There is hope Keaton can reprise his role as Vulture in later films, and the way he was a property salvager working on the post-Avengers New York debris, able to come across alien tech but put out of business by Stark and the authorities, is the sort of loose tie-in the film benefits from.

However, the overbearing MCU connections even kill this element.

There are good interactions between Jacob Batalon’s turn as a Ned and Tom Holland’s Peter Parker. The identity of Spider-Man is accidently revealed to Parker’s geeky best pal, adding a fresh element but this should be the unseen cement in the movie, not a standout plus.

This could be the moment Marvel jumps the shark on the big screen. From the Captain America school videos during classes to the Stark created Spider-Man. It’s too cheesy, too much comic book for the screen. And not the best sort of comic book. It’s the dated, outmoded variant most haven’t lifted from a shelf in years.

Marvel are either on a collision course with creativity or cleverly tapping into a dumbed down audience. Either way, it makes for a very average Homecoming for the character that should be the jewel in Marvel’s crown.

5/10

(P.S. Don’t stay to the final end credits scene, it’s a lame joke and offers no insight or progression to future MCU stories.)

Ghost in the Shell (2017) – Review

The fuss of casting a white actress in the lead role of Ghost in the Shell can at last take a (temporary) backseat. It helps that the actor in question is Scarlett Johansson, she has the screen presence to divert attention to what is important. As always, that should be the plot.

Playing the role of the Major, a rank we see her attain here after a short opening sequence that reveals her “creation” and/or alteration. She is Mira Killian, her brain is planted into a perfect engineered cybernetic body made by Hanka Robotics. The CEO there, Cutter, sees her as a weapon and wants her up and running as soon as possible.

The designer, Juliette Binoche’s Dr Ouelet (because white people make, as well as look, like the best of Asia in this future world), sees Major as a living person. Most definitely not an object. And therein begins our moral tale of consciousness and what constitutes life. However, unlike the animated original, these themes – along with the entire movie – have been made more accessible for a mainstream audience.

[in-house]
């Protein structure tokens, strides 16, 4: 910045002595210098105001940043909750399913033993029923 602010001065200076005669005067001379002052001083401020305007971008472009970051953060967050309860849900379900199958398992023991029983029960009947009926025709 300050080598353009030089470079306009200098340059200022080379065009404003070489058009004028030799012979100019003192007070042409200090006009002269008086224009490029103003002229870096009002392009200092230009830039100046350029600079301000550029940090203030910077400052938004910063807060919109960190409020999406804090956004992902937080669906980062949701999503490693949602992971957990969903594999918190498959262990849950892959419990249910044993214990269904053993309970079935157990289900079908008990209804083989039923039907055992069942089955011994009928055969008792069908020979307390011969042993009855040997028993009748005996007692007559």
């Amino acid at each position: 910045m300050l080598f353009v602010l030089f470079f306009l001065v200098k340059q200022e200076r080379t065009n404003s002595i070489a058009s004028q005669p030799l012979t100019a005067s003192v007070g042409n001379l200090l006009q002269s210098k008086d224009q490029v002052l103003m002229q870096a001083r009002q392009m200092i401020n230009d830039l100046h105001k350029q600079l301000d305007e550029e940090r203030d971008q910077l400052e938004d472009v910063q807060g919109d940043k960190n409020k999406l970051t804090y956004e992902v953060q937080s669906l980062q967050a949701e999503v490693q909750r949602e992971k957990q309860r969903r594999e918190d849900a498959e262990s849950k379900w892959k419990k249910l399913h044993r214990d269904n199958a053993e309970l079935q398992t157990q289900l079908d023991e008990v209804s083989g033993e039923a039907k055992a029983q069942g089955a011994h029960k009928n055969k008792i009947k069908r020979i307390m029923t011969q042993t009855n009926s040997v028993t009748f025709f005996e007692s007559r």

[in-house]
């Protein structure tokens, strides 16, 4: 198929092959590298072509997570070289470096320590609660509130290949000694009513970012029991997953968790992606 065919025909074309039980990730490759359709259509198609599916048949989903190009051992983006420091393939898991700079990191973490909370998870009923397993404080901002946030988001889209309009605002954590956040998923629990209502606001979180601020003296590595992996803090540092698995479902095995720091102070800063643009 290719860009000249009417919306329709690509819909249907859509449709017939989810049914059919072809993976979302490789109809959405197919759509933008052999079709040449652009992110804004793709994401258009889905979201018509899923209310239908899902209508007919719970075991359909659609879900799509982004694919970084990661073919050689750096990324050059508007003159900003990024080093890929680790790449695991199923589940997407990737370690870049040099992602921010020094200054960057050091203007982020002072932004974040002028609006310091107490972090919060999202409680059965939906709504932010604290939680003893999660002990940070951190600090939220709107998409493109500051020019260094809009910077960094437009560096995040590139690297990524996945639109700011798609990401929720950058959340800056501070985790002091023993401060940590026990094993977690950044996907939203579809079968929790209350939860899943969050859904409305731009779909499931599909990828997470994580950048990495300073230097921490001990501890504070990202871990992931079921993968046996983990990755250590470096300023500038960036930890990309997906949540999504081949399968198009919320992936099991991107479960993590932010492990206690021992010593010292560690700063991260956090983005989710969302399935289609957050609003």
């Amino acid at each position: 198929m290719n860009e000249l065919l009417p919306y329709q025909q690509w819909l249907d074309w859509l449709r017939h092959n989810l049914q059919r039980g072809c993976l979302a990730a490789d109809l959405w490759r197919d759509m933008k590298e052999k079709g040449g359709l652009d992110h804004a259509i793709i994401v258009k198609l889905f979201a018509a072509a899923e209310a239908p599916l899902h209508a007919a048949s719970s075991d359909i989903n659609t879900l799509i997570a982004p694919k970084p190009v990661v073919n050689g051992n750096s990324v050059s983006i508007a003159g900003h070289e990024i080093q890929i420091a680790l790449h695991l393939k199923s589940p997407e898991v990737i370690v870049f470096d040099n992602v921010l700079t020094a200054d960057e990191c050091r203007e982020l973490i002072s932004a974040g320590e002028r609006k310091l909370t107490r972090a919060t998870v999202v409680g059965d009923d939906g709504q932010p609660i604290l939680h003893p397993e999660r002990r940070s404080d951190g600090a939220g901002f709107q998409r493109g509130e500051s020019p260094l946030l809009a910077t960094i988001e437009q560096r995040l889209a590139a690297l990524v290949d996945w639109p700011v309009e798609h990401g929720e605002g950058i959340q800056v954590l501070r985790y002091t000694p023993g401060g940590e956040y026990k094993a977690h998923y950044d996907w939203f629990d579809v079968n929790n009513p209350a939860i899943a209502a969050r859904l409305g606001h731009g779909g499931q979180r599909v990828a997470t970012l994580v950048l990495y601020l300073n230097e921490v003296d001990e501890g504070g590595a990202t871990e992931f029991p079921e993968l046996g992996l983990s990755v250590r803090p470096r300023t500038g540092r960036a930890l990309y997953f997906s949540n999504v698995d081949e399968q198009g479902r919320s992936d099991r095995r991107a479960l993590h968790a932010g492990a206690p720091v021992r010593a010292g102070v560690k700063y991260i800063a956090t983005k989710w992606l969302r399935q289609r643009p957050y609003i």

It means the deeper philosophical questions have been dumbed down and the action sequences, instead pioneering like its forbearer, become generic and lifeless. They do pay homage to scenes from the original, at times it’s as if moments have been lifted from there. And the authenticity of the environment is solid throughout.

It falls down when it comes to adding suspense and the journey Major undertakes to reveal her true identity (it isn’t Killian). It’s noble they tried to add the backstory in what they must be hoping is a franchise, but everything is far too obvious.

Whether it be Hanko turning on Major, to the main plot of seemingly malevolent AI that is looking to bring down Hanko. This third-party intelligence is at odds with Major’s views of the world, leading to Hanko losing faith, despite Dr Ouelet’s protests.

It seems tech companies like to be run by bad guys once they’re making revolutionary strides forward. Hanko is like RoboCop’s OCP. A company in deep with the government and run lawlessly from within.

Visually, it can be stunning at times. A body suit clad Johansson is always going to be easy on the eye, and as mentioned, the set pieces breathe life into the world they are trying to replicate from the original. Perhaps the finale goes too big on the Hollywood action, and the setting feels at odds with all that came before it.

But as something to look at, whether it be Major, Hideo (we see why he needs the goggles), the city, or most of the fight scenes, it deserves the title: Ghost in the Shell.

It even tries to carry the heart of the original and gets a free pass, this time, because of the leading lady.

Sadly, it just lacks that something special beyond the performance of Johansson to make it noteworthy. The 1995 version was ground-breaking in many ways, this is the exact opposite. It plays it safe, using standard techniques and methods we’ve seen a million times before in countless forgettable movies.

Hopefully there is enough of an interest to allow Section 9 another chance but without Rupert Sanders in the director’s chair.

5/10

Kong: Skull Island – Review